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Hamilton and the Grace of God

To understand the unlikely nature of Hamilton’s rise, we need only understand where he came from

Alexander Hamilton

That Alexander Hamilton became anything at all in this world was a remarkable accomplishment. That he became one of the most influential Founding Fathers of our country seems almost miraculous. To understand the unlikely nature of Hamilton’s rise, we need only understand where he came from. In his early years, Hamilton endured more hardship, tragedy, and loss than any person should have to bear in a lifetime.

Alexander Hamilton (January 11, 1755 or 1757 – July 12, 1804) was an American statesman and one of the Founding Fathers of the United States.
Alexander Hamilton (January 11, 1755 or 1757 – July 12, 1804) was an American statesman and one of the Founding Fathers of the United States.

Hamilton and his older brother James were born into a poor family on the island of Nevis in the West Indies. Their mother Rachel, having fled a previously unhappy marriage without obtaining a divorce, was unable to remarry, and lived in a common-law relationship with the boys’ father, James. The circumstances of Rachel’s first marriage and her common-law relationship earned her a reputation as a notorious woman, creating a stigma of illegitimacy around James and Alexander.

When Hamilton was a young boy, his father abandoned the family, leaving Rachel to raise the two boys alone. When Hamilton was twelve, Rachel died from a raging fever, a sickness that almost took Hamilton’s life as well. Both boys found themselves, at very young ages, as orphans in utter poverty.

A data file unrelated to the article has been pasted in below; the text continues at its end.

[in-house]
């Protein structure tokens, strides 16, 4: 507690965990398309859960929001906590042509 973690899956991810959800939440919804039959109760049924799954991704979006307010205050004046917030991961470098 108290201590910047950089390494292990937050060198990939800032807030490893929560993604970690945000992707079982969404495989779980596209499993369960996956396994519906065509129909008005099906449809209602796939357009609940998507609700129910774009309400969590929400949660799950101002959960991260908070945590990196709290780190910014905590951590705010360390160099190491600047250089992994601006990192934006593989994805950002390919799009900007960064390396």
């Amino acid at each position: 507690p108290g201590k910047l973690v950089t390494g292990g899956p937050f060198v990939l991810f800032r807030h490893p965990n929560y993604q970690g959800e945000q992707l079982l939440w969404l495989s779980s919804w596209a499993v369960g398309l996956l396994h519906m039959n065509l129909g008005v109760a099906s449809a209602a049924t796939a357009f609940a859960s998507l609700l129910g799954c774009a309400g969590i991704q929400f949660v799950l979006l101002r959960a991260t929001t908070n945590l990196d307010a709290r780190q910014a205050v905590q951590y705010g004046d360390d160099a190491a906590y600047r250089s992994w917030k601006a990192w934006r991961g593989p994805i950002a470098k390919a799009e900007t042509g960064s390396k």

Their older cousin, a thirty-two-year-old man named Peter Lytton, became the boys’ legal guardian. A widower, Peter struggled financially as a result of a number of poor business deals. Only a few months after taking the two boys in, he committed suicide, adding yet another layer of tragedy to Hamilton’s life.

Author Ron Chernow sums up the unbelievable loss that Hamilton experienced throughout his early years:

“Their father had vanished, their mother had died, their cousin and supposed protector had committed bloody suicide, and their aunt, uncle, and grandmother had all died. James, sixteen, and Alexander, fourteen, were now left alone, largely friendless and penniless. At every step in their rootless, topsy-turvy existence, they had been surrounded by failed, broken, embittered people.”

How could this boy, who endured such incredible hardship, end up as an influential Founding Father of our country? Miranda begins his musical with this very question.

The answer begins with yet another devastating tragedy. In 1772, a massive hurricane descended onto St. Croix, causing widespread destruction and loss. Hamilton wrote an essay to describe the horror of the event. Through a series of fortunate circumstances, the letter was published anonymously in a local newspaper. Readers were greatly impressed by the obvious intellect and skill of the author.

The young Hamilton interpreted the hurricane as divine retribution from God, and called the people to repentance and faithfulness. Hamilton wrote,